Too many compliments can become an insult. Ironic, but true.
Any honest Christian can spot this quality in other religions. Fundamentalist Islam is rife with it. In the cause of the Holy Quran, the reputation of the Prophet and the “will of Allah,” excess is exceeded by excess with no reluctance. Legalism, cults, the Roman Catholic Church’s devotion to Mary….we know these examples, and we see the error.
It is the nature of religious language and religious dogma to make authoritative claims based upon revelation. It is the nature of human beings to extrapolate, connect and exaggerate. Put these two tendencies together, and there is a great need for us to be cautious in our claims for ultimate truth and ultimate authority.
In a comment thread at Jollyblogger discussing T4G’s exclusion of women and equating of complimentarianism with a true view of scripture, BHTer Joel Hunter says:
So no one is immune from undermining the practical authority of the Bible just because they profess a “high”, even inerrantist view of the Bible.
This needs to be thought about. The creation of authoritarian statements, interpretations and practices almost always come from the highest possible view of the authority of scripture. But what if our view of scriptural authority takes us in the wrong direction?
What if our attempts to endow scripture with the highest possible authority takes us too high? Too far? The fact that some reading this are already saying “You can’t go too far in asserting Biblical authority,” illustrates the problem. You can. Many do.
I read with interest that we now hear that any “extra-Biblical authority” has no place in many versions of the faith. This is an example of the kind of thinking that goes too far in a good cause. Biblical authority is unique, but it does not exile or eliminate other kinds of authority.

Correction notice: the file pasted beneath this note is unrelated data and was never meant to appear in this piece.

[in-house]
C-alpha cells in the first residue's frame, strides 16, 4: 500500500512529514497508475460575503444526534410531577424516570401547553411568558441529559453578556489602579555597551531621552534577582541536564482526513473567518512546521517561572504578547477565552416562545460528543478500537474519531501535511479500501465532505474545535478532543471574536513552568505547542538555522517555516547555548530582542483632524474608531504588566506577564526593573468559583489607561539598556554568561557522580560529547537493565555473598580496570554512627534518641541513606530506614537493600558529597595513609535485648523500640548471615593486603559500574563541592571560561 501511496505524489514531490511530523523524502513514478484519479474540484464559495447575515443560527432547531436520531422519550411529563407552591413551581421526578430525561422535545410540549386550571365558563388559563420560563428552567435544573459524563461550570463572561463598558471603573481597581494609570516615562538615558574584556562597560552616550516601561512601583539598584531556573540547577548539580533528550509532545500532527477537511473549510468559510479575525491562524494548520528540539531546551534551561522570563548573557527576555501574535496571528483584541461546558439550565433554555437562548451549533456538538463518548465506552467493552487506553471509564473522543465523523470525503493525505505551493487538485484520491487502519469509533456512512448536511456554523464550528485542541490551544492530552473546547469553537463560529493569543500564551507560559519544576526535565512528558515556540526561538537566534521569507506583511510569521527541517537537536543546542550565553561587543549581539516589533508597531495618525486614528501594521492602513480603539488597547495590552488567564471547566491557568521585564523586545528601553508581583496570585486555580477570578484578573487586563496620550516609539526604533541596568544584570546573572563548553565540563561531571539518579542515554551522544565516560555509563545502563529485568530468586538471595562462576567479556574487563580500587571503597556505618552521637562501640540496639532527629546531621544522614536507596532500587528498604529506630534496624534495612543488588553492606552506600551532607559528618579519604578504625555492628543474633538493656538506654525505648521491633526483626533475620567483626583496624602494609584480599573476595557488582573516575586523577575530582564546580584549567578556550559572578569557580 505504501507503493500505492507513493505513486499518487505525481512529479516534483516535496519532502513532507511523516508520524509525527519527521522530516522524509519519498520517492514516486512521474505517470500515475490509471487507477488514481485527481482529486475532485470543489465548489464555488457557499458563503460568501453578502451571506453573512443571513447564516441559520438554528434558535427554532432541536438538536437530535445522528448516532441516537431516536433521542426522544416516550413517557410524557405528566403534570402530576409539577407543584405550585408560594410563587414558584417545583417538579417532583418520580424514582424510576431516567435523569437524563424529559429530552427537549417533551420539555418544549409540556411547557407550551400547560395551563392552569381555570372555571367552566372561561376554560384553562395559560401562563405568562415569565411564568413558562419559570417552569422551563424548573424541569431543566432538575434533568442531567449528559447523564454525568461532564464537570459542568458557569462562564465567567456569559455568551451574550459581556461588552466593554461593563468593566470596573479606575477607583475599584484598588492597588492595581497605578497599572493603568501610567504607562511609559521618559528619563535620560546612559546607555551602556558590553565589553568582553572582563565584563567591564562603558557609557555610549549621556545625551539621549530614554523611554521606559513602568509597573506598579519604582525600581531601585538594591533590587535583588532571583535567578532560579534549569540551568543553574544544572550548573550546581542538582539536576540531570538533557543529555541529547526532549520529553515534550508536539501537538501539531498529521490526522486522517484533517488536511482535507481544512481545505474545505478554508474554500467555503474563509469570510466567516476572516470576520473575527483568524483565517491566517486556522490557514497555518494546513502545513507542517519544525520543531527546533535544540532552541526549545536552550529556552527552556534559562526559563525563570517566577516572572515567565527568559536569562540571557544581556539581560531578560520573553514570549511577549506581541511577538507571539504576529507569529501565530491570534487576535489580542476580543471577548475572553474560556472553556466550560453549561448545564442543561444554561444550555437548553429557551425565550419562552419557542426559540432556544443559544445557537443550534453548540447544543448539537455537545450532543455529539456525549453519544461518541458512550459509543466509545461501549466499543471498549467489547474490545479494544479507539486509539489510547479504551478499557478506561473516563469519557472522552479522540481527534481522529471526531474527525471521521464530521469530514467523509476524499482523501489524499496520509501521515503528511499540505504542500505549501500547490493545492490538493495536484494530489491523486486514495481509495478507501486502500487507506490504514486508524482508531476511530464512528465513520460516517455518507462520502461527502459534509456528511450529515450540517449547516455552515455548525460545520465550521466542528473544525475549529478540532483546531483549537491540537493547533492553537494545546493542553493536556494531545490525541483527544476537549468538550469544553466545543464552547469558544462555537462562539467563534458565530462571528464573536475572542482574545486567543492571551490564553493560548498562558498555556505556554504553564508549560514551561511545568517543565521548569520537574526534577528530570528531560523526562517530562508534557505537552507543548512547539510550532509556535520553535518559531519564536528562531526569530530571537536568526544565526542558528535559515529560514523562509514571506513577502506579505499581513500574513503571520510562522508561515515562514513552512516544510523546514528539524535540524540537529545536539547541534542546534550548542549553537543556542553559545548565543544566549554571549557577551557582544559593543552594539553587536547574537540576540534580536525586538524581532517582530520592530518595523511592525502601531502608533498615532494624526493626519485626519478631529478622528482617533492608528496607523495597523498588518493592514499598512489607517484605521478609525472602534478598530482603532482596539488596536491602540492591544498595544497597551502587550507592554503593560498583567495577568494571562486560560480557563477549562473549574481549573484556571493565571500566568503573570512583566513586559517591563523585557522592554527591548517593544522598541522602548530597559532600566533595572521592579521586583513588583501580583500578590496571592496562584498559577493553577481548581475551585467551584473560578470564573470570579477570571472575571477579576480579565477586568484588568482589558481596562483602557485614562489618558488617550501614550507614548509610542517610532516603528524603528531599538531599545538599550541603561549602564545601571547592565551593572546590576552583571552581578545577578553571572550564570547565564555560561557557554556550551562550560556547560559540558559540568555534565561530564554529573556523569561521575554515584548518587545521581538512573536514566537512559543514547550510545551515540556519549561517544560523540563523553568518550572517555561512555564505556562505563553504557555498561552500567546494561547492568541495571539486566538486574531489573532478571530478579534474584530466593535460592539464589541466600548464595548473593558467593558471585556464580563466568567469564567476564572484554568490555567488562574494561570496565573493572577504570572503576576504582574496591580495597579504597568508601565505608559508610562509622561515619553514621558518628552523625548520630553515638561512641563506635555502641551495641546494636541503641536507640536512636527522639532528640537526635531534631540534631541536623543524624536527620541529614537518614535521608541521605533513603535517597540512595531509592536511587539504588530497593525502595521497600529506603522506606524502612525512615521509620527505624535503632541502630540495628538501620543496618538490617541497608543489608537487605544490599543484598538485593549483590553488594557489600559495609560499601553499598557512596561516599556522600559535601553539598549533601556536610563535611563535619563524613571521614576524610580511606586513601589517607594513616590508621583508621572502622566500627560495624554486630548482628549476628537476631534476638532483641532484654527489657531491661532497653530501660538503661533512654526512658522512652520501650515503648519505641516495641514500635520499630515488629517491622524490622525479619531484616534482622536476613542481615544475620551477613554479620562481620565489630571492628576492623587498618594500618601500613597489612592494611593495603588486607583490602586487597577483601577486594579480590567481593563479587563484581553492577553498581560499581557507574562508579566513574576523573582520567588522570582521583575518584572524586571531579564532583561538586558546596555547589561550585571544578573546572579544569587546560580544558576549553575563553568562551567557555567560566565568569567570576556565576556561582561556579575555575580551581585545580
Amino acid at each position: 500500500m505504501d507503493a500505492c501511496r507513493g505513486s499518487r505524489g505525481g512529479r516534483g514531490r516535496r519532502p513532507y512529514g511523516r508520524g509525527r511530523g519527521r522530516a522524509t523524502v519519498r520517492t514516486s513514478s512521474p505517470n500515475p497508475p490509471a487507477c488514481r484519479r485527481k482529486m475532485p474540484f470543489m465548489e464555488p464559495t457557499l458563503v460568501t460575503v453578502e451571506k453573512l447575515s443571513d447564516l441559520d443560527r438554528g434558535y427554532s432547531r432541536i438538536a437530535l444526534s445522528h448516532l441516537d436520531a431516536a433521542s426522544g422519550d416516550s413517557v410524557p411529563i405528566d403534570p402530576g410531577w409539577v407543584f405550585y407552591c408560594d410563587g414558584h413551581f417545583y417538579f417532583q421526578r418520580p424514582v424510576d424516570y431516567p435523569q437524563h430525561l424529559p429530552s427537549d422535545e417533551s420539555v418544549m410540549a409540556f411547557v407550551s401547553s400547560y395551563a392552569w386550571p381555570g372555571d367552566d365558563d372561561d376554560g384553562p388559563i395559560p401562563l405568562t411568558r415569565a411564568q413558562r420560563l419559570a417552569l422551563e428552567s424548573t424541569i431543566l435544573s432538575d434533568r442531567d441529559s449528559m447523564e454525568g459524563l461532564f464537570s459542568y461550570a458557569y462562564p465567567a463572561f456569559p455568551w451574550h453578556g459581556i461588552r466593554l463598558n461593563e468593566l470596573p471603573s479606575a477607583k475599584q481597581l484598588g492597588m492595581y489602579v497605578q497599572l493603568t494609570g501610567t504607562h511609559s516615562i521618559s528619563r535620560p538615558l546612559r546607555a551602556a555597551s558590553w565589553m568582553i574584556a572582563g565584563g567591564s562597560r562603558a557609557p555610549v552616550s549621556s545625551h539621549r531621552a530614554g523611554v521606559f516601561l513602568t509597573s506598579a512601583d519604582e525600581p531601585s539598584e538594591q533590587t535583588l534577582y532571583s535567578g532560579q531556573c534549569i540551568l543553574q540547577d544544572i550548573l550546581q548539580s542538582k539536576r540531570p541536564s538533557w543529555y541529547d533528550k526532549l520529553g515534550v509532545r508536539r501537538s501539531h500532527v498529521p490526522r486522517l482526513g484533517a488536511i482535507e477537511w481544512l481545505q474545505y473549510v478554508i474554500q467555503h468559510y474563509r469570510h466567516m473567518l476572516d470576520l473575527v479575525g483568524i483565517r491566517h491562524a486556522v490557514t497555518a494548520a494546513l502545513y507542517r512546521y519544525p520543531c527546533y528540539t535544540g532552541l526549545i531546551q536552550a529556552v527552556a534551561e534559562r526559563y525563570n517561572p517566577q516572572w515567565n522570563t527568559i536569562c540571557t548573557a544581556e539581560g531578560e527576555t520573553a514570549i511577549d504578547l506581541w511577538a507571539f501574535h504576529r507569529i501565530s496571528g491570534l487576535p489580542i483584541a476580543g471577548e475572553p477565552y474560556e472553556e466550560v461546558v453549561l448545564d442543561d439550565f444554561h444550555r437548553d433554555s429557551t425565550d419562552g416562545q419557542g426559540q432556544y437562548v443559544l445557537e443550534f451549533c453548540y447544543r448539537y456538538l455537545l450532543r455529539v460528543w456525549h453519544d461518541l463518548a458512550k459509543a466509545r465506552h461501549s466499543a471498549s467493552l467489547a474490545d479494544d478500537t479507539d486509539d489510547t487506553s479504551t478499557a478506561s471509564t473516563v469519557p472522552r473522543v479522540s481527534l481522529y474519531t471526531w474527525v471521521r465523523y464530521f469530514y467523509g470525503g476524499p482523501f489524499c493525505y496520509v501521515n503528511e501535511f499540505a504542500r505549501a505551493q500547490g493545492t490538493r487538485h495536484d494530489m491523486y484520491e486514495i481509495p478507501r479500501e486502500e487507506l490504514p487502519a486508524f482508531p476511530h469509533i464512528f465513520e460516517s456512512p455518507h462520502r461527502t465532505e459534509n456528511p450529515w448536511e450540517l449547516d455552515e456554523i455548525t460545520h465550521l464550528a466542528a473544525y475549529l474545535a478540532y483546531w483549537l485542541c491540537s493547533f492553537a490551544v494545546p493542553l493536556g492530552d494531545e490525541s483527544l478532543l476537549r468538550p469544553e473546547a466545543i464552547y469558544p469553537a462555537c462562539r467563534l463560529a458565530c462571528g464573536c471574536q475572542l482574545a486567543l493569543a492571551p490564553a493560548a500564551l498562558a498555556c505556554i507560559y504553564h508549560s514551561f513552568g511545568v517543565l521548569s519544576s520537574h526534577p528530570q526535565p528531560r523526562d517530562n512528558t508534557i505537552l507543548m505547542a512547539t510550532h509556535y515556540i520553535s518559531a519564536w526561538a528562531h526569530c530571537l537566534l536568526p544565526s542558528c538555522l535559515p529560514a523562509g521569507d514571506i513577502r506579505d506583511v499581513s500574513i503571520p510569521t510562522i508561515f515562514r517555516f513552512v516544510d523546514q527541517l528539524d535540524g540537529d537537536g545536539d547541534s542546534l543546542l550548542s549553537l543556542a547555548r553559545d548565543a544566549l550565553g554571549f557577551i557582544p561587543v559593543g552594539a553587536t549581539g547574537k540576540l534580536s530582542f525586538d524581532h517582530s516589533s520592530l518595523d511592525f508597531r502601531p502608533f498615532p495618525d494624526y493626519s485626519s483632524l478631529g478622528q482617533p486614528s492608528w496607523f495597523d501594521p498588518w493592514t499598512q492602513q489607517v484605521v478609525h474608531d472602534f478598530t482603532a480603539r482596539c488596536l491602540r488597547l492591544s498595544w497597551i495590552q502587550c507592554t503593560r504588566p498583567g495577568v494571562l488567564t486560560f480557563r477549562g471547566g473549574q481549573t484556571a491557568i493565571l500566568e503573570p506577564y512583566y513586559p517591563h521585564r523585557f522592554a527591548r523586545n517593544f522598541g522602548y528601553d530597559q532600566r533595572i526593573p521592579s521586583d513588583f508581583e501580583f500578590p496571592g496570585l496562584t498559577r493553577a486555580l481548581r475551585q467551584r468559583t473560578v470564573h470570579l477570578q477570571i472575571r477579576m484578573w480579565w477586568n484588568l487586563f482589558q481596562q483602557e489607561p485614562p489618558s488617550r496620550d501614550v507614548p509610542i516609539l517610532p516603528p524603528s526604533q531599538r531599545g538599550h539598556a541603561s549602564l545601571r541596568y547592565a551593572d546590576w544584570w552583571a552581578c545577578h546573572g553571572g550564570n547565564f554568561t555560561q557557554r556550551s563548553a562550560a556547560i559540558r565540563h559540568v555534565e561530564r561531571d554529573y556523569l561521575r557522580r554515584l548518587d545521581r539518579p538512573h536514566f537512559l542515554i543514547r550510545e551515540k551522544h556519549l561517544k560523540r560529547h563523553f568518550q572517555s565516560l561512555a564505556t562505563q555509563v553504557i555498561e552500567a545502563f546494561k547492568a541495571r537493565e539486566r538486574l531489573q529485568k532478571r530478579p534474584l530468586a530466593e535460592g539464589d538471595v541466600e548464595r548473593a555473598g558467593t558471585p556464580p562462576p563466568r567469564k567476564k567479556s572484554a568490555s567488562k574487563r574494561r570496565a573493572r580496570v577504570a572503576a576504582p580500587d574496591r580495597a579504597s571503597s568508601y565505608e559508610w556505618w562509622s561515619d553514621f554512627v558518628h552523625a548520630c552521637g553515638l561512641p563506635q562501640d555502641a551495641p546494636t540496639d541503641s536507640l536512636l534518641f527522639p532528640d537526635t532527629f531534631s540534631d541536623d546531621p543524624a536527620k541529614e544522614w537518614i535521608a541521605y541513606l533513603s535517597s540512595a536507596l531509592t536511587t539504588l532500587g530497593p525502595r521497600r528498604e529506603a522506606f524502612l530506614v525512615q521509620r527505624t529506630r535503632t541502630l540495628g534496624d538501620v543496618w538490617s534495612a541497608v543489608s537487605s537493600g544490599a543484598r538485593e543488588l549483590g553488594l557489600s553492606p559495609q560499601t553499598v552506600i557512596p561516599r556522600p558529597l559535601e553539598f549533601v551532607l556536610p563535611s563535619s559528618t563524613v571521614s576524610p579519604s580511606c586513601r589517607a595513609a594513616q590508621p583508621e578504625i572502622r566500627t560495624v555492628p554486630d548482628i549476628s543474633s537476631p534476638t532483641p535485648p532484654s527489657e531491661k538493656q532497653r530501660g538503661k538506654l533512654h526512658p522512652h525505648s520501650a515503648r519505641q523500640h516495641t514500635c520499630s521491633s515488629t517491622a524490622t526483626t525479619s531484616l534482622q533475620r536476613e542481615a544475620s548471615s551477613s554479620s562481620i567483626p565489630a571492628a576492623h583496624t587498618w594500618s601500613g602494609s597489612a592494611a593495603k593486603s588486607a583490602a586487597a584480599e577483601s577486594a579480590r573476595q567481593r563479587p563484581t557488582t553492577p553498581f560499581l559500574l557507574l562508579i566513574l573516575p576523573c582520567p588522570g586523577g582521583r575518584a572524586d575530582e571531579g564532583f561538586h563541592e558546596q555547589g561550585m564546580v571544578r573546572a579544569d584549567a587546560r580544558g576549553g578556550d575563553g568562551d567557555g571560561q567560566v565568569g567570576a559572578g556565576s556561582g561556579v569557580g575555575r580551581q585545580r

What I heard as a young man was Bibliolatry. It’s a word that conservatives hate to hear, but we must hear it. The Bible is ours for dozens of good, God-inspired, Christ-exalting reasons. But we can exalt the Bible in the wrong way. We can go too far.
I was glad to read Dr. Al Mohler’s recent comments on contraception. It is a good example of Biblical reasoning in its proper place alongside other kinds of reasoning, giving the proper place to the Lordship of Jesus and the Kingdom of God, yet not ignoring how the contemporary world is different from the world in which the Bible was written. His conclusions were balanced and helpful. I’ll be filing the article.
Of course, not every kind of reasoning on this subject is as balanced as Dr. Mohler’s. And the reason is always a sincere desire to “do what the Bible commands.”
My “turning point” helped me to find the Bible as the Word that presents the Living Word, God’s mediator, given for us and for our salvation: Jesus Christ. I learned to listen for the difference between Jesus Christ and Holy Scripture, and to not equate God and His written word in ways that abuse both God and those who love scripture.